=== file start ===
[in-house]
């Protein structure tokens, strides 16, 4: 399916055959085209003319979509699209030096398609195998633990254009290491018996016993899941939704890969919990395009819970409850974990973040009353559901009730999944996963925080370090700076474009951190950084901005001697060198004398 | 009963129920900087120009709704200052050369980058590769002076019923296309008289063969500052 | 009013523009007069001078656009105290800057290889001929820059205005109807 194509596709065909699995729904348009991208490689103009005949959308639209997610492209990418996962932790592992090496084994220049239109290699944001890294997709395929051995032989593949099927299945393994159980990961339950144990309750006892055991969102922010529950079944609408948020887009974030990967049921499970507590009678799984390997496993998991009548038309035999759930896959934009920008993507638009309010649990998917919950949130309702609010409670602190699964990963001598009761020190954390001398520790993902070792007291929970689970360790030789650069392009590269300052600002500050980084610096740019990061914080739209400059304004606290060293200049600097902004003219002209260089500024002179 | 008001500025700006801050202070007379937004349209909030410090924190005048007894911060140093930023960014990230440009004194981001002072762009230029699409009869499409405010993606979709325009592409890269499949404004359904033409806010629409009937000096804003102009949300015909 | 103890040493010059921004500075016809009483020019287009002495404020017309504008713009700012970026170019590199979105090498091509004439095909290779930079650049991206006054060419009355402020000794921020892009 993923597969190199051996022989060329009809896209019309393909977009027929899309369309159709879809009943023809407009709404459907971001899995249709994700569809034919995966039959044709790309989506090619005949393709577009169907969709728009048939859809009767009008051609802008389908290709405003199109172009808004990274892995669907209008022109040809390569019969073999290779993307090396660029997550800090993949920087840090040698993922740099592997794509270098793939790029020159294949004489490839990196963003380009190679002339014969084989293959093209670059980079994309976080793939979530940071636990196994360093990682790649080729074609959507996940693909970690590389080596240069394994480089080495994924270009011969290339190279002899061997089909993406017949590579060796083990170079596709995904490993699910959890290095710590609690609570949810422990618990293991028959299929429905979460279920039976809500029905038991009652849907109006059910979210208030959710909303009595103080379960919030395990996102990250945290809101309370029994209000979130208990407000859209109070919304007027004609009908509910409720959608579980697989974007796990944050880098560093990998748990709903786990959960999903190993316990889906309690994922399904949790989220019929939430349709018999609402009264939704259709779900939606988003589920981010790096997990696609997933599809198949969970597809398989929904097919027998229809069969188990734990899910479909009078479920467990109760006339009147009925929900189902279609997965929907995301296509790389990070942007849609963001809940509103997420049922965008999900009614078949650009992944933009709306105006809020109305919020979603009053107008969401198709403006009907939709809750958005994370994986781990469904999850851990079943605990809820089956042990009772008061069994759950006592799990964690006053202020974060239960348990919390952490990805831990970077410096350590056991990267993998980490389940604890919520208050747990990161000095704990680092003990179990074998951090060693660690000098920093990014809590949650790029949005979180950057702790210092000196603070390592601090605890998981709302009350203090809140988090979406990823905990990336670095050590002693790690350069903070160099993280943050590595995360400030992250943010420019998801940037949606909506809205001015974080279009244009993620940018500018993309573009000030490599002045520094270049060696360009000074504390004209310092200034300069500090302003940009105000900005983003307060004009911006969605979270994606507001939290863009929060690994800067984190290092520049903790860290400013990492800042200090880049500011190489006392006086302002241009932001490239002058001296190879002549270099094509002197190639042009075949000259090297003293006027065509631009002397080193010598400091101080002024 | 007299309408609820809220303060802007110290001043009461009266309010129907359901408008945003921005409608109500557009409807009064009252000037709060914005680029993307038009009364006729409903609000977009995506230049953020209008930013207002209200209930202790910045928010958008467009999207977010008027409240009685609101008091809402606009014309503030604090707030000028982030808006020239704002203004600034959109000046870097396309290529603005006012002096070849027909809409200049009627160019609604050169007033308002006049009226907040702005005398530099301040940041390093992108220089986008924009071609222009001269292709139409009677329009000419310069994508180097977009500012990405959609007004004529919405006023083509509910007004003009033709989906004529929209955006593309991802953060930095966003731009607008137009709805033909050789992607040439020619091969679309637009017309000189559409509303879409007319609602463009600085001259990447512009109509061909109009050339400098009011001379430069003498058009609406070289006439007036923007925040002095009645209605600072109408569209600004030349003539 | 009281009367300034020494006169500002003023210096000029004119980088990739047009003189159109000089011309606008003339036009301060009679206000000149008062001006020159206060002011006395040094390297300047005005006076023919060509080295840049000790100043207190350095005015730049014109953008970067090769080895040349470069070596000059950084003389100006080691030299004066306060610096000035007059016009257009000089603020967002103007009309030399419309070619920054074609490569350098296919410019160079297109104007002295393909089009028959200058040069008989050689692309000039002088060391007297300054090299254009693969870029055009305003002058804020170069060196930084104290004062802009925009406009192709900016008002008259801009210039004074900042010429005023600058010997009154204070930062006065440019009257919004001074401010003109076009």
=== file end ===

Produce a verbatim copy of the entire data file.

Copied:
[in-house]
């Protein structure tokens, strides 16, 4: 399916055959085209003319979509699209030096398609195998633990254009290491018996016993899941939704890969919990395009819970409850974990973040009353559901009730999944996963925080370090700076474009951190950084901005001697060198004398 | 009963129920900087120009709704200052050369980058590769002076019923296309008289063969500052 | 009013523009007069001078656009105290800057290889001929820059205005109807 194509596709065909699995729904348009991208490689103009005949959308639209997610492209990418996962932790592992090496084994220049239109290699944001890294997709395929051995032989593949099927299945393994159980990961339950144990309750006892055991969102922010529950079944609408948020887009974030990967049921499970507590009678799984390997496993998991009548038309035999759930896959934009920008993507638009309010649990998917919950949130309702609010409670602190699964990963001598009761020190954390001398520790993902070792007291929970689970360790030789650069392009590269300052600002500050980084610096740019990061914080739209400059304004606290060293200049600097902004003219002209260089500024002179 | 008001500025700006801050202070007379937004349209909030410090924190005048007894911060140093930023960014990230440009004194981001002072762009230029699409009869499409405010993606979709325009592409890269499949404004359904033409806010629409009937000096804003102009949300015909 | 103890040493010059921004500075016809009483020019287009002495404020017309504008713009700012970026170019590199979105090498091509004439095909290779930079650049991206006054060419009355402020000794921020892009 993923597969190199051996022989060329009809896209019309393909977009027929899309369309159709879809009943023809407009709404459907971001899995249709994700569809034919995966039959044709790309989506090619005949393709577009169907969709728009048939859809009767009008051609802008389908290709405003199109172009808004990274892995669907209008022109040809390569019969073999290779993307090396660029997550800090993949920087840090040698993922740099592997794509270098793939790029020159294949004489490839990196963003380009190679002339014969084989293959093209670059980079994309976080793939979530940071636990196994360093990682790649080729074609959507996940693909970690590389080596240069394994480089080495994924270009011969290339190279002899061997089909993406017949590579060796083990170079596709995904490993699910959890290095710590609690609570949810422990618990293991028959299929429905979460279920039976809500029905038991009652849907109006059910979210208030959710909303009595103080379960919030395990996102990250945290809101309370029994209000979130208990407000859209109070919304007027004609009908509910409720959608579980697989974007796990944050880098560093990998748990709903786990959960999903190993316990889906309690994922399904949790989220019929939430349709018999609402009264939704259709779900939606988003589920981010790096997990696609997933599809198949969970597809398989929904097919027998229809069969188990734990899910479909009078479920467990109760006339009147009925929900189902279609997965929907995301296509790389990070942007849609963001809940509103997420049922965008999900009614078949650009992944933009709306105006809020109305919020979603009053107008969401198709403006009907939709809750958005994370994986781990469904999850851990079943605990809820089956042990009772008061069994759950006592799990964690006053202020974060239960348990919390952490990805831990970077410096350590056991990267993998980490389940604890919520208050747990990161000095704990680092003990179990074998951090060693660690000098920093990014809590949650790029949005979180950057702790210092000196603070390592601090605890998981709302009350203090809140988090979406990823905990990336670095050590002693790690350069903070160099993280943050590595995360400030992250943010420019998801940037949606909506809205001015974080279009244009993620940018500018993309573009000030490599002045520094270049060696360009000074504390004209310092200034300069500090302003940009105000900005983003307060004009911006969605979270994606507001939290863009929060690994800067984190290092520049903790860290400013990492800042200090880049500011190489006392006086302002241009932001490239002058001296190879002549270099094509002197190639042009075949000259090297003293006027065509631009002397080193010598400091101080002024 | 007299309408609820809220303060802007110290001043009461009266309010129907359901408008945003921005409608109500557009409807009064009252000037709060914005680029993307038009009364006729409903609000977009995506230049953020209008930013207002209200209930202790910045928010958008467009999207977010008027409240009685609101008091809402606009014309503030604090707030000028982030808006020239704002203004600034959109000046870097396309290529603005006012002096070849027909809409200049009627160019609604050169007033308002006049009226907040702005005398530099301040940041390093992108220089986008924009071609222009001269292709139409009677329009000419310069994508180097977009500012990405959609007004004529919405006023083509509910007004003009033709989906004529929209955006593309991802953060930095966003731009607008137009709805033909050789992607040439020619091969679309637009017309000189559409509303879409007319609602463009600085001259990447512009109509061909109009050339400098009011001379430069003498058009609406070289006439007036923007925040002095009645209605600072109408569209600004030349003539 | 009281009367300034020494006169500002003023210096000029004119980088990739047009003189159109000089011309606008003339036009301060009679206000000149008062001006020159206060002011006395040094390297300047005005006076023919060509080295840049000790100043207190350095005015730049014109953008970067090769080895040349470069070596000059950084003389100006080691030299004066306060610096000035007059016009257009000089603020967002103007009309030399419309070619920054074609490569350098296919410019160079297109104007002295393909089009028959200058040069008989050689692309000039002088060391007297300054090299254009693969870029055009305003002058804020170069060196930084104290004062802009925009406009192709900016008002008259801009210039004074900042010429005023600058010997009154204070930062006065440019009257919004001074401010003109076009």